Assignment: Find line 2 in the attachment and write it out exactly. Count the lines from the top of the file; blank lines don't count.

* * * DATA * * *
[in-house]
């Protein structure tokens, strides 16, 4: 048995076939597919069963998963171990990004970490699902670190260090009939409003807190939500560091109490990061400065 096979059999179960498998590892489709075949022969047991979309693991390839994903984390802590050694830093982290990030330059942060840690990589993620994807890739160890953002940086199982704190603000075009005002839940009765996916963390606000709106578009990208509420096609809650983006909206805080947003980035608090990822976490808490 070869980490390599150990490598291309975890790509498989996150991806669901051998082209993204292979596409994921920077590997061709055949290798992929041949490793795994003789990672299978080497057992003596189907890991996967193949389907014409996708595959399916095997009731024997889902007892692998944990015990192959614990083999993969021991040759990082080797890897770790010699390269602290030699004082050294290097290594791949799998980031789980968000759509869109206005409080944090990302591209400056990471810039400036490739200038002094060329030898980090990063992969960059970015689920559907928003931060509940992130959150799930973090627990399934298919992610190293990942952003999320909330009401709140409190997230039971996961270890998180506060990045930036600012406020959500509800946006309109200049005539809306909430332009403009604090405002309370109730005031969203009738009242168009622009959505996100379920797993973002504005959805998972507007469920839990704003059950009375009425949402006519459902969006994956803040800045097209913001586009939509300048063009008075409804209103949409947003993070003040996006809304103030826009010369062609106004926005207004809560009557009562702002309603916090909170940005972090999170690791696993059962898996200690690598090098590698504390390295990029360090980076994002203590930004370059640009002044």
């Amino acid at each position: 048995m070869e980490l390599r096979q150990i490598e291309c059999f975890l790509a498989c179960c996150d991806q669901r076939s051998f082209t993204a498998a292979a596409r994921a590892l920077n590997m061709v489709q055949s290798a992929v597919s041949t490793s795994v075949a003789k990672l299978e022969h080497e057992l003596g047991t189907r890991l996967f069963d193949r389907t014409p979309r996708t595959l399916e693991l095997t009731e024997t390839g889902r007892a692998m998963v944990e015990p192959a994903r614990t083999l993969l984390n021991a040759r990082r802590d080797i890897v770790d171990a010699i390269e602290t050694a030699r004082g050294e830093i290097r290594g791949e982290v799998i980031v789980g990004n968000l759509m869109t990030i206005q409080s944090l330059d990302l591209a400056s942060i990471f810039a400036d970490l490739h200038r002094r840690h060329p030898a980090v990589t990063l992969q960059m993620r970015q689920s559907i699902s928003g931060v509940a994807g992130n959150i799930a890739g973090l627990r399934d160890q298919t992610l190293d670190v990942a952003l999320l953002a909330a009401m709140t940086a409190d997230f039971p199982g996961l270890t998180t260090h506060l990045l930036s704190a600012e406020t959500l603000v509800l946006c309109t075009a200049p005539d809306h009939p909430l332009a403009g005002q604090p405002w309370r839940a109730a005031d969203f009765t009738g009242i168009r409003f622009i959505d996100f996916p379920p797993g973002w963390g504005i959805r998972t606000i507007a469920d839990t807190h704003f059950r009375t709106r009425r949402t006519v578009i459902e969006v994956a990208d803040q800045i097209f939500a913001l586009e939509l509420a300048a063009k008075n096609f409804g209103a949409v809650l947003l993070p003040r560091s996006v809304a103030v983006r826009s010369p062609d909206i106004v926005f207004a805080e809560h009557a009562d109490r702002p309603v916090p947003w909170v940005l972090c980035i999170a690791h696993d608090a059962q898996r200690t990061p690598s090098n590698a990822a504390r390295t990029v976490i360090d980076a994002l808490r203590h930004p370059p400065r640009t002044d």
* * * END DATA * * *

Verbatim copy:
């Protein structure tokens, strides 16, 4: 048995076939597919069963998963171990990004970490699902670190260090009939409003807190939500560091109490990061400065 096979059999179960498998590892489709075949022969047991979309693991390839994903984390802590050694830093982290990030330059942060840690990589993620994807890739160890953002940086199982704190603000075009005002839940009765996916963390606000709106578009990208509420096609809650983006909206805080947003980035608090990822976490808490 070869980490390599150990490598291309975890790509498989996150991806669901051998082209993204292979596409994921920077590997061709055949290798992929041949490793795994003789990672299978080497057992003596189907890991996967193949389907014409996708595959399916095997009731024997889902007892692998944990015990192959614990083999993969021991040759990082080797890897770790010699390269602290030699004082050294290097290594791949799998980031789980968000759509869109206005409080944090990302591209400056990471810039400036490739200038002094060329030898980090990063992969960059970015689920559907928003931060509940992130959150799930973090627990399934298919992610190293990942952003999320909330009401709140409190997230039971996961270890998180506060990045930036600012406020959500509800946006309109200049005539809306909430332009403009604090405002309370109730005031969203009738009242168009622009959505996100379920797993973002504005959805998972507007469920839990704003059950009375009425949402006519459902969006994956803040800045097209913001586009939509300048063009008075409804209103949409947003993070003040996006809304103030826009010369062609106004926005207004809560009557009562702002309603916090909170940005972090999170690791696993059962898996200690690598090098590698504390390295990029360090980076994002203590930004370059640009002044």